Whisky Heritage Discovery Tour!
Clockwise or anti-clockwise? It’s one of the most often – asked questions surrounding travel on the North Coast 500, and it’s one which is surprisingly difficult to answer.
The truth is, there is no right direction in which to travel! However, if you’re a whisky connoisseur or even if you just have a passing interest in the amber nectar, tasting your way up the east coast is highly recommended. Use the north Highlands’ very own Whisky heritage discovery tour to kick-start your adventure, or save the best portion of the trip untill last. It’s entirely up to you.
Wherever your interests may lie, the North Coast 500 really does have something for everyone: breath-taking scenery, awe-inspiring mountain ranges, Mediterranean-style beaches, haunting castle ruins, charming lochs and rivers – but whisky distilleries are a lesser-known element of this iconic route.
By taking your time to wind between the many distilleries on the east coast, you’ll be rewarded with both beautiful scenery and delicious whisky – what more could you want?
No two distilleries are the same, so tour the North Coast 500 Whisky Heritage Discovery Tour and discover how the distinct setting and story of each one has shaped the unique single malts created.
You can combine visits to the distilleries on the North Coast 500 route with other activities on a nine-day itinerary, or visit them all over a shorter period of time – as with the direction of travel, the choice is entirely yours.
Most distilleries have a range of tours to choose from, so discovering the right tour for you couldn’t be easier. Many distilleries offer the chance to indulge in tastings, but please remember that Scotland has a zero tolerance policy towards drink driving. Please ensure you have a designated driver or alternatively, take a sample away with you to enjoy back at your accommodation.
When planning your NC500 Whisky Heritage Discovery Tour, do factor in enough time to explore the area surrounding each distillery, as this will help give you an idea of what gives each whisky its unique character. Staying near the distillery you wish to visit is also recommended – and please also remember that children under a certain age may not be allowed to join tours. If you’re travelling with children, contact the distillery ahead of your visit to check what their policy is.
So, where to begin? Beginning at Inverness Castle, the iconic start and end point of the 516-mile route, hit the road and discover the secrets behind some of the world’s best whiskies. If you’ve ever fancied owning part of a Scottish whisky distillery, GlenWyvis, by Dingwall, is the world’s very first 100% community owned distillery and, what’s more, it’s entirely powered by renewable energy! The distillery will be open to public around June 2018, check out their website or get in touch to arrange a tour.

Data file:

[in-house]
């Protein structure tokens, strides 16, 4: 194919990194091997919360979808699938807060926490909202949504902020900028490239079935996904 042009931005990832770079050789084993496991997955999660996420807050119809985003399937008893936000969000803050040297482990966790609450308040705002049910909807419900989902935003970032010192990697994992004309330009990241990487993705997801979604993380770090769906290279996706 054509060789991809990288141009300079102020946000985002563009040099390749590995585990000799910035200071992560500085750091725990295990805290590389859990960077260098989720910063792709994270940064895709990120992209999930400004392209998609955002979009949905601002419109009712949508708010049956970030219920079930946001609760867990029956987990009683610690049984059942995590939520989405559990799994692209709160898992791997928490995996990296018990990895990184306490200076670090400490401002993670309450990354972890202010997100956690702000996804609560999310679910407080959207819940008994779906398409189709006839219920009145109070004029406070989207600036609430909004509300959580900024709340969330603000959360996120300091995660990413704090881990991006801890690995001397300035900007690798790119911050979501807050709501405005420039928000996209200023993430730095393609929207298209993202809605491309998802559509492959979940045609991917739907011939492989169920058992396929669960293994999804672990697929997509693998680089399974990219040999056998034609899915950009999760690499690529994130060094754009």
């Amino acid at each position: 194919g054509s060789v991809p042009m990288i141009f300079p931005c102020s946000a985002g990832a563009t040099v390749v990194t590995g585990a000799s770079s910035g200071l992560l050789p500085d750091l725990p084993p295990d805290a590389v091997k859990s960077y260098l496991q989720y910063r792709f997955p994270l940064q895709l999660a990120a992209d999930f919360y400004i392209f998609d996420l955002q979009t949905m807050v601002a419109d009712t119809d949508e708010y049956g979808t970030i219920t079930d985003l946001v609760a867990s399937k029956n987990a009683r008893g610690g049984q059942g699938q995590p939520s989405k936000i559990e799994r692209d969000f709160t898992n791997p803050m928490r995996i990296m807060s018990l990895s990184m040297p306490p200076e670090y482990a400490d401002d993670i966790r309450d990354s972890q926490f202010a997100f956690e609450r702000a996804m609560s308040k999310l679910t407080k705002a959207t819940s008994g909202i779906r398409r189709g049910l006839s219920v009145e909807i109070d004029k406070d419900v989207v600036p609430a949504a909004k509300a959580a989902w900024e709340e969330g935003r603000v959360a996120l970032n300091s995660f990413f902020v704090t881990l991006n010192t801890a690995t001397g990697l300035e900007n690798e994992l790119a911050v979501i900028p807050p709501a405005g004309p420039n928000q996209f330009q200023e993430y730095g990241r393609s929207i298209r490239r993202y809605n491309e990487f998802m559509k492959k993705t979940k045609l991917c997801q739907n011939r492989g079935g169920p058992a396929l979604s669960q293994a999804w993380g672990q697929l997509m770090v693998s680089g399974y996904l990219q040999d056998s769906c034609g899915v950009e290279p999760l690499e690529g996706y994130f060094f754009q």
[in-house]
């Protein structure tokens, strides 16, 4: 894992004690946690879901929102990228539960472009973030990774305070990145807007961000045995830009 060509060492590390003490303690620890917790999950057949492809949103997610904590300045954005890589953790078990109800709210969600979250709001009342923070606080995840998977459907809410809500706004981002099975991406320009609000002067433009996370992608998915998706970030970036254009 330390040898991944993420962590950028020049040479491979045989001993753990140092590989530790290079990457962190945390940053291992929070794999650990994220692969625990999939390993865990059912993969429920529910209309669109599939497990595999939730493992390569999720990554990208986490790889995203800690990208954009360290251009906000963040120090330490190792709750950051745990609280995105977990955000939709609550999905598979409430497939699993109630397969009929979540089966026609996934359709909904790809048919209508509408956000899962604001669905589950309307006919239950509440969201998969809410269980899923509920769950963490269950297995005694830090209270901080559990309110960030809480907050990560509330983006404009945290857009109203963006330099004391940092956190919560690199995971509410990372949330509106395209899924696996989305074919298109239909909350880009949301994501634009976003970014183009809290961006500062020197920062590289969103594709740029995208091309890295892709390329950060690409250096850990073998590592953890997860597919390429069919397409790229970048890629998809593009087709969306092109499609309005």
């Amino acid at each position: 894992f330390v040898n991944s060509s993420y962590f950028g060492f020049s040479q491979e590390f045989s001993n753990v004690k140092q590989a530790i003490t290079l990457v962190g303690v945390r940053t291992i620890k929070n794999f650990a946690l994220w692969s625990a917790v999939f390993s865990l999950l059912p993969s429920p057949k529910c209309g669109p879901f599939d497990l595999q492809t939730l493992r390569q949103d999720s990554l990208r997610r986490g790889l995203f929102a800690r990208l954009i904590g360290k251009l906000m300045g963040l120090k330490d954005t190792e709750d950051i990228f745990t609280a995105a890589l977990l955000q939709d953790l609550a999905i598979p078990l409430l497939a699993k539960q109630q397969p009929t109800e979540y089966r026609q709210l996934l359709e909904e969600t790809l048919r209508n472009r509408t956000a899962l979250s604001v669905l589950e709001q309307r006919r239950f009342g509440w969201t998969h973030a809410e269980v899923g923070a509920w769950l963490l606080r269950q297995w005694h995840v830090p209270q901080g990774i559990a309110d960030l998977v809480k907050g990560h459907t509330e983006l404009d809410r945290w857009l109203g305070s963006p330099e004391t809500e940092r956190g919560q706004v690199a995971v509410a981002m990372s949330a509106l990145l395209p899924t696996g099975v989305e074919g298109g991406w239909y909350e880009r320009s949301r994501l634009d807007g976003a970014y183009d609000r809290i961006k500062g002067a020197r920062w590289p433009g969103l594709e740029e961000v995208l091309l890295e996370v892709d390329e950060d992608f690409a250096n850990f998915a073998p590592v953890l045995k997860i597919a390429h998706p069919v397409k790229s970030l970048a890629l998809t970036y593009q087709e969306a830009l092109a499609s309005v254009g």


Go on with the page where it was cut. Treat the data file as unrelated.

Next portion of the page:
Continuing along the east coast, drop your bags off for the night at Glenmorangie House – your accommodation for the night, and only a short trip from the Glenmorangie Distillery Visitor Centre. Ask the staff to make a booking for you to visit when you reserve your room at Glenmorangie House or book ahead of your visit and experience their unique Whisky Heritage Tour.
Close by, Balblair Distillery offers a choice of three levels of tours, specifically tailored to meet your needs. Choose between the intimate and educational tour, an enriched version of their Balblair experience or the enthusiast tour with an extended tasting journey. Continuing further north, pop into Clynelish Distillery and take in the beautiful views over the North Sea and the hills to the north.
Continuing on to Wick, Old Pulteney offers a range of behind-the-scenes tours. Founded in 1826 by James Henderson at the height of Wick’s celebrated herring boom, the Pulteney Distillery is one of the most northerly Scotch whisky distilleries on the British mainland. Your penultimate stop, Wolfburn Distillery, ceased production in the 1850s and was reopened after some 150 years in early 2013. A mixture of ex-bourbon casks and ex-Olorosso sherry butts have been used so far in the maturation of this aromatic, mildly smoky malt.
After making your way along the north and west coasts, make Glen Ord Distillery your final stop on the Whisky Trail. Founded in 1838, Glen Ord Distillery, on the edge of the Black Isle, is one of the oldest in Scotland. If you’ve purchased your NC500 passport, collect your final stamp at Glen Ord and receive your NC500 engraved whisky glass on completion of your trip and your passport. For more information on the NC500 passport scheme, please see here.
Want a reminder of your favourite dram? – finish off your NC500 travels in The Malt Room Inverness – Inverness’s first whisky bar!
Keep us posted with your NC500 photos on social media, and let us know which distilleries you’ve included in your itinerary.